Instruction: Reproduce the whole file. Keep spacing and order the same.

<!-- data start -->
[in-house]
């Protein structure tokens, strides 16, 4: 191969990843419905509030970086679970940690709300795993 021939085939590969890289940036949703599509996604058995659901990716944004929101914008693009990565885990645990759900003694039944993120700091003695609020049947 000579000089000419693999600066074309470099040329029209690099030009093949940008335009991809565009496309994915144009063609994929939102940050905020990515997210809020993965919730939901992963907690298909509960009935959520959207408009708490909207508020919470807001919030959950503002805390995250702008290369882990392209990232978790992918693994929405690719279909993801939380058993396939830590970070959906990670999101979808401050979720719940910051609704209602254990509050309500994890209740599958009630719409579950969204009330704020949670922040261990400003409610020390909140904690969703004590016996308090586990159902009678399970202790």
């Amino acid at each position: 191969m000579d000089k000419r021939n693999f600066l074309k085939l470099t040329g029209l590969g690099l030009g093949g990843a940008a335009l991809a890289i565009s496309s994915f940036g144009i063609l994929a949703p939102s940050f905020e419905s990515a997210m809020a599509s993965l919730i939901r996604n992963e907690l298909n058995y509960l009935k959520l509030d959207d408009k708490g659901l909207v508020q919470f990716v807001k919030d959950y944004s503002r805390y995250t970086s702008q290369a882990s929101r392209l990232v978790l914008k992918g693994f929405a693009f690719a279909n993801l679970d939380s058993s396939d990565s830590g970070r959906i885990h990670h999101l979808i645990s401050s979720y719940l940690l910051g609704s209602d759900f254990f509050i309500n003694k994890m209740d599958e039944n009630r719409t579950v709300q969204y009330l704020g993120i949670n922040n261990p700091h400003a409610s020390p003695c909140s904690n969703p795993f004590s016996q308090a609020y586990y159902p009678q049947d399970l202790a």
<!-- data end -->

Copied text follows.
[in-house]
């Protein structure tokens, strides 16, 4: 191969990843419905509030970086679970940690709300795993 021939085939590969890289940036949703599509996604058995659901990716944004929101914008693009990565885990645990759900003694039944993120700091003695609020049947 000579000089000419693999600066074309470099040329029209690099030009093949940008335009991809565009496309994915144009063609994929939102940050905020990515997210809020993965919730939901992963907690298909509960009935959520959207408009708490909207508020919470807001919030959950503002805390995250702008290369882990392209990232978790992918693994929405690719279909993801939380058993396939830590970070959906990670999101979808401050979720719940910051609704209602254990509050309500994890209740599958009630719409579950969204009330704020949670922040261990400003409610020390909140904690969703004590016996308090586990159902009678399970202790």
């Amino acid at each position: 191969m000579d000089k000419r021939n693999f600066l074309k085939l470099t040329g029209l590969g690099l030009g093949g990843a940008a335009l991809a890289i565009s496309s994915f940036g144009i063609l994929a949703p939102s940050f905020e419905s990515a997210m809020a599509s993965l919730i939901r996604n992963e907690l298909n058995y509960l009935k959520l509030d959207d408009k708490g659901l909207v508020q919470f990716v807001k919030d959950y944004s503002r805390y995250t970086s702008q290369a882990s929101r392209l990232v978790l914008k992918g693994f929405a693009f690719a279909n993801l679970d939380s058993s396939d990565s830590g970070r959906i885990h990670h999101l979808i645990s401050s979720y719940l940690l910051g609704s209602d759900f254990f509050i309500n003694k994890m209740d599958e039944n009630r719409t579950v709300q969204y009330l704020g993120i949670n922040n261990p700091h400003a409610s020390p003695c909140s904690n969703p795993f004590s016996q308090a609020y586990y159902p009678q049947d399970l202790a």